Just like in humans, periodontal diseases take many forms in dogs. They're caused by the same culprit—a buildup of plaque or tartar on your dog’s teeth. This buildup can lead to bad breath, gingivitis and periodontitis. All pet owners should know the basics about common periodontal diseases in dogs, including their causes, symptoms and treatment options.
Bad breath, also known as halitosis, can be caused by more than just the buildup of plaque and tartar—it can also be caused by bacteria in the mouth. Brachycephalic, or short-faced, breeds like Pugs, Pekingese and Boston Terriers are the most susceptible to bad breath, mainly because their teeth are close together.
Odor isn't the only symptom. Halitosis may cause other symptoms such as pawing at the mouth, loss of appetite, loose teeth and excessive drooling. Bad breath could also be a symptom of serious diseases such as diabetes mellitus, respiratory problems, or gastrointestinal problems. Halitosis treatment varies depending on the cause of the problem, but it usually involves professional cleaning and teeth polishing. In some cases, medications may control the nasty bacteria and reduce bad breath.
Gingivitis is the inflammation of the gums. It starts with accumulated food particles your dog’s teeth. They provide a breeding ground for bacteria, and as it multiplies, it can form a thick plaque that mineralizes and turns into tartar. The tartar causes gingivitis, which causes gum inflammation, irritation, infection and bleeding.
Poor nutrition and lack of regular dental cleaning can also result in gingivitis in dogs. To treat gingivitis, your dog needs to see a vet for a thorough dental cleaning above and below the gum line (in many cases, a vet will need to use sedation or general anesthesia). Once the teeth and gums are cleaned, an antibiotic gel will be used to soothe inflamed gums and help the healing process.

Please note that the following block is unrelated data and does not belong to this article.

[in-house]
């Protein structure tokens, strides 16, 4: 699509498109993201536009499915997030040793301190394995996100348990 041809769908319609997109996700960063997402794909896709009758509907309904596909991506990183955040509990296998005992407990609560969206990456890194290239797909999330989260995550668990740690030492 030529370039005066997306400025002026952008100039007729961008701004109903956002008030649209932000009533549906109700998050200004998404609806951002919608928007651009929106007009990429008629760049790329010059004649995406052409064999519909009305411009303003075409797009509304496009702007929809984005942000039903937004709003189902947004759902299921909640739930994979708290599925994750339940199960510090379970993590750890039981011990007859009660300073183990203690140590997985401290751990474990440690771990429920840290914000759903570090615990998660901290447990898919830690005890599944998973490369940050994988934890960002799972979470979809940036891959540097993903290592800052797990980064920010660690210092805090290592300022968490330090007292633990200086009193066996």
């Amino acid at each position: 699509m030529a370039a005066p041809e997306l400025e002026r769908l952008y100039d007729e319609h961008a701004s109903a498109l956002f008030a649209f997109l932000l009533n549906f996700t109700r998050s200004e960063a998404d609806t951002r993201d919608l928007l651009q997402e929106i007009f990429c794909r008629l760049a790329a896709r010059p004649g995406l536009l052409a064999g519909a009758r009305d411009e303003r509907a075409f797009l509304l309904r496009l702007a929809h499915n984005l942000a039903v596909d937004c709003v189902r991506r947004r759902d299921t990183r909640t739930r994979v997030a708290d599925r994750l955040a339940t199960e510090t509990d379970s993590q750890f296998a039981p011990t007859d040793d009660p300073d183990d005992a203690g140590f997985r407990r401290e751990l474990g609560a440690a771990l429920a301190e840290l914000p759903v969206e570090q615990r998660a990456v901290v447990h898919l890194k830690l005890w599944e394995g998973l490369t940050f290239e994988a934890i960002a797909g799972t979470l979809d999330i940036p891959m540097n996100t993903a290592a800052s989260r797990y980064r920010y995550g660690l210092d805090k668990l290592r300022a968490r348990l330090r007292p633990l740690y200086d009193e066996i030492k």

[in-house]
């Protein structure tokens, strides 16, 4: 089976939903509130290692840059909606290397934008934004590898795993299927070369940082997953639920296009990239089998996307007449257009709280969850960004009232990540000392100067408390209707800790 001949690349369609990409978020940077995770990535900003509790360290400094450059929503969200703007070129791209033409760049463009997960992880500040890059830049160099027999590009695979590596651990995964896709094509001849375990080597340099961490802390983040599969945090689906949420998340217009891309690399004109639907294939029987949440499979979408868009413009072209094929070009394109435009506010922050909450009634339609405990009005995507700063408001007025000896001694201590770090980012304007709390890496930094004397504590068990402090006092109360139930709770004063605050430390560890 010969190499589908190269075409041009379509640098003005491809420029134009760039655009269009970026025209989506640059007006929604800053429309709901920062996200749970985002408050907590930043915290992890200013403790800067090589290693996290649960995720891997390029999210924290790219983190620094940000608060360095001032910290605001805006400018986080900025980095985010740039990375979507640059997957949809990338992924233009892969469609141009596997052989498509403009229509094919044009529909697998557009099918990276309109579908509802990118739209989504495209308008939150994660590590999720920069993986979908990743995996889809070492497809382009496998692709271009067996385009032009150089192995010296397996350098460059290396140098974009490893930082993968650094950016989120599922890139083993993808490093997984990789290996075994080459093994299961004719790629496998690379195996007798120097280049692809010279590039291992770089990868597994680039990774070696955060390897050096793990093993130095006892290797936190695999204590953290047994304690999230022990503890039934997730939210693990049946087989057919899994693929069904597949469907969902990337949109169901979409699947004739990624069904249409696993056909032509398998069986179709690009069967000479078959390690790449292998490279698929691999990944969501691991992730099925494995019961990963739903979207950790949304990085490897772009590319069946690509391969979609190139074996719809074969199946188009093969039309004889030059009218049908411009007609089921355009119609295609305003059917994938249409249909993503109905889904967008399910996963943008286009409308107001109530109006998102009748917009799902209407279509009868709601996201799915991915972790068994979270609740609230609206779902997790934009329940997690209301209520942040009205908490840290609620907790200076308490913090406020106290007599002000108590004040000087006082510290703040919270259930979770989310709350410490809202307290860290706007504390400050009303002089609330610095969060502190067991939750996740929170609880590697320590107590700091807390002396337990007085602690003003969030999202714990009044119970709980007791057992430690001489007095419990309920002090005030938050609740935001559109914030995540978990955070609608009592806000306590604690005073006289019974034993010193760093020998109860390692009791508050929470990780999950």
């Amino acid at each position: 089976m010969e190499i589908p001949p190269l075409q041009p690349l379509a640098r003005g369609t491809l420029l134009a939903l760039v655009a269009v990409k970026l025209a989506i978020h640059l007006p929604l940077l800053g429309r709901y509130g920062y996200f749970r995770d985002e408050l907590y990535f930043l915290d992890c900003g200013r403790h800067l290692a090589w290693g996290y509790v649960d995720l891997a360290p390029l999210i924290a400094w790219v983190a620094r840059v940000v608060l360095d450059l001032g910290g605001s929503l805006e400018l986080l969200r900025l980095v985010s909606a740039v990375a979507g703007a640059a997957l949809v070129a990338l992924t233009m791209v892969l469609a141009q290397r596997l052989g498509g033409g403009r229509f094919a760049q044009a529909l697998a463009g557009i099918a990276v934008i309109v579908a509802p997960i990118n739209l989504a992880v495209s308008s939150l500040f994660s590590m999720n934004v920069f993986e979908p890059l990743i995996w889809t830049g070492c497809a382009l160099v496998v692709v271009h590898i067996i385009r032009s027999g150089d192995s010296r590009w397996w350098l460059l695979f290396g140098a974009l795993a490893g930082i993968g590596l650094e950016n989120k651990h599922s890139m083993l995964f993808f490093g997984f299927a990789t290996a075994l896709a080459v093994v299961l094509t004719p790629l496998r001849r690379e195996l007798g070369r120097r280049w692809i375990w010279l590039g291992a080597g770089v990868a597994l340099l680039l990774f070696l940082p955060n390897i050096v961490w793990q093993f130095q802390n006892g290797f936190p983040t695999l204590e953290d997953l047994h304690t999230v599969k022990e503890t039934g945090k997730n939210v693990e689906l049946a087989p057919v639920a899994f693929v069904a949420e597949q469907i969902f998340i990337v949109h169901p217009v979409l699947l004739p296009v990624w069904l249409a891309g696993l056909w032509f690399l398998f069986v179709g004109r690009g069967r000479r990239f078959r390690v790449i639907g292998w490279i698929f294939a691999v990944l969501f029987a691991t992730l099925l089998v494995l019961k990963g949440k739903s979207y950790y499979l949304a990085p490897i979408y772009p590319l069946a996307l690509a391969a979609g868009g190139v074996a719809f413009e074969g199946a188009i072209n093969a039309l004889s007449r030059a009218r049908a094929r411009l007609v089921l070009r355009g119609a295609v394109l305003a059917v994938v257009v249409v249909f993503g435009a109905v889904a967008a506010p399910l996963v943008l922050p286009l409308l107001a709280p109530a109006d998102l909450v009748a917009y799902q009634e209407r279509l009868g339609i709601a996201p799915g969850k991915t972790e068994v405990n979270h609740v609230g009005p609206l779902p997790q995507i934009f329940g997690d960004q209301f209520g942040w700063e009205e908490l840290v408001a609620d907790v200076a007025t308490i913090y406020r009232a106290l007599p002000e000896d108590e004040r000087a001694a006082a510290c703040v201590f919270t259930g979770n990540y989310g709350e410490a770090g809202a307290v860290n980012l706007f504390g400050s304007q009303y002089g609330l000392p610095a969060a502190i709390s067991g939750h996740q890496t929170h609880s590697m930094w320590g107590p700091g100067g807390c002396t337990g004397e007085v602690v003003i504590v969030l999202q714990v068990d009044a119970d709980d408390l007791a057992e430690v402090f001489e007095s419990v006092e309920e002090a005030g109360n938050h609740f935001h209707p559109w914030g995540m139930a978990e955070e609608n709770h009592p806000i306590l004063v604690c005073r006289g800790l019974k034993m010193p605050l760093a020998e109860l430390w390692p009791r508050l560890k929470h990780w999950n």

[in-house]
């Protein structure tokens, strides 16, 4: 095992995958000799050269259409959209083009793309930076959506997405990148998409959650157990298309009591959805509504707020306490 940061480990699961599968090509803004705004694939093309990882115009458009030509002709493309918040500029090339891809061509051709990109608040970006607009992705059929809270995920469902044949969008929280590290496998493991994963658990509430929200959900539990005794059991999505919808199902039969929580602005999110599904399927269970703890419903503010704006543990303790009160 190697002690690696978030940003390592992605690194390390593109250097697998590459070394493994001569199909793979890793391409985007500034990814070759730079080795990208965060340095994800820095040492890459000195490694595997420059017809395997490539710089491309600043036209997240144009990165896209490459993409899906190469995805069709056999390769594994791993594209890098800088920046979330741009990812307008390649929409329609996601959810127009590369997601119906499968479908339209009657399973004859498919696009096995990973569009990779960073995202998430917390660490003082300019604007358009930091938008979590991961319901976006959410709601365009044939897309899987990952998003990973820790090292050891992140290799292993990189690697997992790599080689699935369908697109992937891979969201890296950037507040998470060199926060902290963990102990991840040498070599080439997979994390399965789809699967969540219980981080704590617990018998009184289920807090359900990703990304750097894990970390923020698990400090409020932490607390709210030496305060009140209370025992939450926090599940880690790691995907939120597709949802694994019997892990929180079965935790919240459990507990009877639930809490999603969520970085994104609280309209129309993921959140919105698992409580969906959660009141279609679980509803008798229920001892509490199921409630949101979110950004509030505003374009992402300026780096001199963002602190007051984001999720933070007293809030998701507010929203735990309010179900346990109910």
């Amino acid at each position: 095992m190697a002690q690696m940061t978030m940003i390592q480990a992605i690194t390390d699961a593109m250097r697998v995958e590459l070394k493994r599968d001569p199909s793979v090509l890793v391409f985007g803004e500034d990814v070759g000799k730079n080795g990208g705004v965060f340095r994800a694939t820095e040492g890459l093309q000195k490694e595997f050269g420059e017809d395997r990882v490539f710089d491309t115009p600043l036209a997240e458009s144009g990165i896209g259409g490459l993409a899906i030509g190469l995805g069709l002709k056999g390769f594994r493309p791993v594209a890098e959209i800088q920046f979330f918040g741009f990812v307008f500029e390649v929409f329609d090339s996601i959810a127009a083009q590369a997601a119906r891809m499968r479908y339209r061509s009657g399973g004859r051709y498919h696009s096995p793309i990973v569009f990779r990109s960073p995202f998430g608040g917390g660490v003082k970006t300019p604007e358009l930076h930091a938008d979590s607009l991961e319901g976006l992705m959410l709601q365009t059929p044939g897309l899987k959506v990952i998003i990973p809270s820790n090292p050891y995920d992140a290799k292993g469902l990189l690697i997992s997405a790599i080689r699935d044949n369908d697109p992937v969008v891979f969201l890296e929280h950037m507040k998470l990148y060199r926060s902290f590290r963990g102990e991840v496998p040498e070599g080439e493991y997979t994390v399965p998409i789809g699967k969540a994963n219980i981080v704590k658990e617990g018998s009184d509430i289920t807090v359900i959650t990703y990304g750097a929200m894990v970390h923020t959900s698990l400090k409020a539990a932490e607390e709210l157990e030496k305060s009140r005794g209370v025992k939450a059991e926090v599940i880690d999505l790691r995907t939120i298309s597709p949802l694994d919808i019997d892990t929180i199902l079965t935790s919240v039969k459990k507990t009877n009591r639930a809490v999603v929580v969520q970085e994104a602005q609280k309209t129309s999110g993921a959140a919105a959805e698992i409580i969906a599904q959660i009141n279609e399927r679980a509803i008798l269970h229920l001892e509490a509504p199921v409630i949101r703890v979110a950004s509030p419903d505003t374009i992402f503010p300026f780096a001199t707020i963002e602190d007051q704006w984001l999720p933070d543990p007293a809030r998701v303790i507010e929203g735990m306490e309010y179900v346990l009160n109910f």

Periodontitis, which is often referred to simply as gum disease, can be serious when it comes to your dog’s dental health. At first, symptoms are usually mild and go unnoticed. But as periodontitis progresses, obvious symptoms like chronic pain, missing teeth, and even bone loss may occur. Other signs of gum disease include bleeding gums, bad breath, thick saliva, and chewing only on one side of the mouth.
In mild cases of periodontitis, treatment may involve a thorough dental cleaning. In serious cases involving bone loss, a thorough cleaning of the tooth root and bone, or tooth extraction, may be required.
Monitoring and maintaining your dog’s dental health is important. Whether your dog lets you brush his teeth or not, regular dental check-ups and cleanings are necessary. Dental health is crucial for not just his mouth, but for his overall health.
Amy Tokic is the Editor of Petguide.com, the flagship site to over 70 different pet communities, which offers pet parents a one-stop-info-shop for all things dog and cat related. Amy's been with PetGuide since the beginning, guided by the wisdom of her Shih Tzu mix and furry roommate, Oscar. Together, this pet power couple has their paw on the pulse of the pet industry, sniffing out trends, advice, news, tasty treat recipes and other tail-wagging stories.